By Art Martone
As theTheo Watch moves into Day Whatever -- why does the phrase "To Infinity. . . And Beyond!" leap to mind? -- two interesting themes areemerging:
1. After nine years under a hometownmicroscope, and with the locals getting surly after a couple ofnon-playoff seasons, Epstein would do well to move on to a lesspressurized environment. PeterGammons, in a piece on mlb.com, lays out that argument.
2. But if that's why he's leaving the Red Sox, he'sgoing to get a rude awakening because being anointed as the Cubs'potential savior will turn up the heat even higher than it was inBoston. That'sCSN Chicago's David Kaplan's view.
No onereally knows why Theo Epstein would be tempted to move to Chicago. Lotsof theories abound -- he's burned out; ending a championship droughteven longer than the Sox' would guarantee his spot in baseball history;listening to some of the revisionist idiocy now being circulatedlocally about his work in Boston has soured him; the interpersonalflashpoints within the Red Sox organization that prompted him to(temporarily) walk in 2005 have never really gone away -- and there'sprobably shards of truth in all of them. Even John Henry, perhaps thegreatest Theo admirer of all, admits Epstein's not in this for the longterm. Forced to make a prediction, I'd say hegoes.
But I also agree with Kaplan. Chicago had bestbe a destination, and not an escape, for Epstein. The expectations willbe great and patience will be in short supply, maybe even shortersupply than it is here. Failure to win a World Series could stainhis reputation more than actually winning one would enhance it,and that's the standard; anything short of it will be seen as failure.That's setting the bar awfully, awfully high.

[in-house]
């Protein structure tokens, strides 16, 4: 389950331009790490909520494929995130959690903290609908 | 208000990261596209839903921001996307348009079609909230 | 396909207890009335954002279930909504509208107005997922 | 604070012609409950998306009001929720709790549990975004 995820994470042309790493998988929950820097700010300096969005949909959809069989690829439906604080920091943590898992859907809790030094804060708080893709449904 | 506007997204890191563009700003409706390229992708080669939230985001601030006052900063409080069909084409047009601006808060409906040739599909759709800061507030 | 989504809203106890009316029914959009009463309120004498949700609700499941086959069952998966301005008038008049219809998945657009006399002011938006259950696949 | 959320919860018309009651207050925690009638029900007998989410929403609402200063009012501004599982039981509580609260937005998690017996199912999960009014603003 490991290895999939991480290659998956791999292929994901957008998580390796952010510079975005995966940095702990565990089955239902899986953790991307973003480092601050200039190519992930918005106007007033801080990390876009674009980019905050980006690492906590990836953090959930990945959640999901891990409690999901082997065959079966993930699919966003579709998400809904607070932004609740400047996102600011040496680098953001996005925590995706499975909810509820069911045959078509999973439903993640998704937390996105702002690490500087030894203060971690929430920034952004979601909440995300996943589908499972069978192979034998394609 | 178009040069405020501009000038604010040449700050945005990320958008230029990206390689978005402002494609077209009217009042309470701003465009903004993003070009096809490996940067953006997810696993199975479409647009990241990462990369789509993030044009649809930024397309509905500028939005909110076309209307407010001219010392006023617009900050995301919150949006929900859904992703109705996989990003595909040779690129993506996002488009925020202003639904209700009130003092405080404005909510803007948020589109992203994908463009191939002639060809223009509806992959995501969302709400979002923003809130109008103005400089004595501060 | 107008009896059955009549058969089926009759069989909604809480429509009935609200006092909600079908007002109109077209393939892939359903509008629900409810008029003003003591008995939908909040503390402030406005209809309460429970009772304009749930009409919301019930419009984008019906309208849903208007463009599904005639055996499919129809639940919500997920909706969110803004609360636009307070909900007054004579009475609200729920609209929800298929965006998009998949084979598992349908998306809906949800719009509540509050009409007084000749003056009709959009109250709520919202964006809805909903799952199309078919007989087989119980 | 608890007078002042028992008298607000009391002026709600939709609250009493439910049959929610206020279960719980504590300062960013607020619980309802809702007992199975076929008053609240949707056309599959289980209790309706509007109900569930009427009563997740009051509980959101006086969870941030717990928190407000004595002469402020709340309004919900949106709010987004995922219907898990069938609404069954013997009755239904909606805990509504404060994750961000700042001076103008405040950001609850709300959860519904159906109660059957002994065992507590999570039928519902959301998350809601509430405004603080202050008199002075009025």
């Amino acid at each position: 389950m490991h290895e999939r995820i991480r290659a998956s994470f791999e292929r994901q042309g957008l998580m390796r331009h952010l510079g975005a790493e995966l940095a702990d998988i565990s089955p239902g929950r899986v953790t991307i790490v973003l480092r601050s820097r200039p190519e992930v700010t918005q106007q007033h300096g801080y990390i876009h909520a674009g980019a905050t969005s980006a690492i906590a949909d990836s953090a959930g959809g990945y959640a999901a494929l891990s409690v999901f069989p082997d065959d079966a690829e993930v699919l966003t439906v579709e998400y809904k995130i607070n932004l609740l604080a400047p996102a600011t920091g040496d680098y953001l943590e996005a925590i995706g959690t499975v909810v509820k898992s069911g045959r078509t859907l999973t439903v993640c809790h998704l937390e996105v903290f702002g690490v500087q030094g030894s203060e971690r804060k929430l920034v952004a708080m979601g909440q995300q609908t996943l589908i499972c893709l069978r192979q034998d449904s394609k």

If you'regoing to approach it, Theo, take a lesson from the Red Sox marketingdepartment:
Make sure you're allin.
Among the reactions to the news that Bobby Valentine was possibly being considered to be the US amassador to Japan in President Donald Trump’s administration was this beauty from Kevin Youkilis.
Valentine famously called out Youkilis early in his stormy tenure as Red Sox manager in 2012. Remember? "I don't think he's as physically or emotionally into the game as he has been in the past for some reason," Bobby V said of Youk at the time.
The Red Sox traded Youkilis to the White Sox for two not-future Hall of Famers, outfielder Brent Lillibridge and right-hander Zach Stewart, later that season.
Youkilis, now Tom Brady’s brother-in-law by the way, had a 21-game stint playing in Japan in 2014 before retiring from baseball.
Major league manager. Inventor of the wrap sandwich. Champion ballroom dancer. And…
US ambassador to Japan?
Bobby Valentine is on the short list for that position in President Donald Trump’s administration, according to a WEEI.com report.
The former Red Sox manager (fired after a 69-93 season and last-place finish in 2012), and ex-New York Mets and Texas Rangers, skipper, also managed the Chiba Lotte Marines in Japan’s Pacific League for six seasons.
When asked by the New York Daily News if he's being considered for the post, Valentine responded: "I haven't been contacted by anyone on Trump's team."
Would he be interested?
"I don't like to deal in hypotheticals," Valentine told the Daily News.
Valentine, 66, has known the President-elect and Trump's brother Bob since the 1980s, is close to others on Trump’s transition team and has had preliminary discussions about the ambassador position, sources told WEEI.com’s Rob Bradford.
Valentine, currently the athletic director of Sacred Heart University in Fairfield, Conn., is also friendly with current Japanese Prime Minister Shinzo Abe, who, like Valentine, attended the University of Southern California.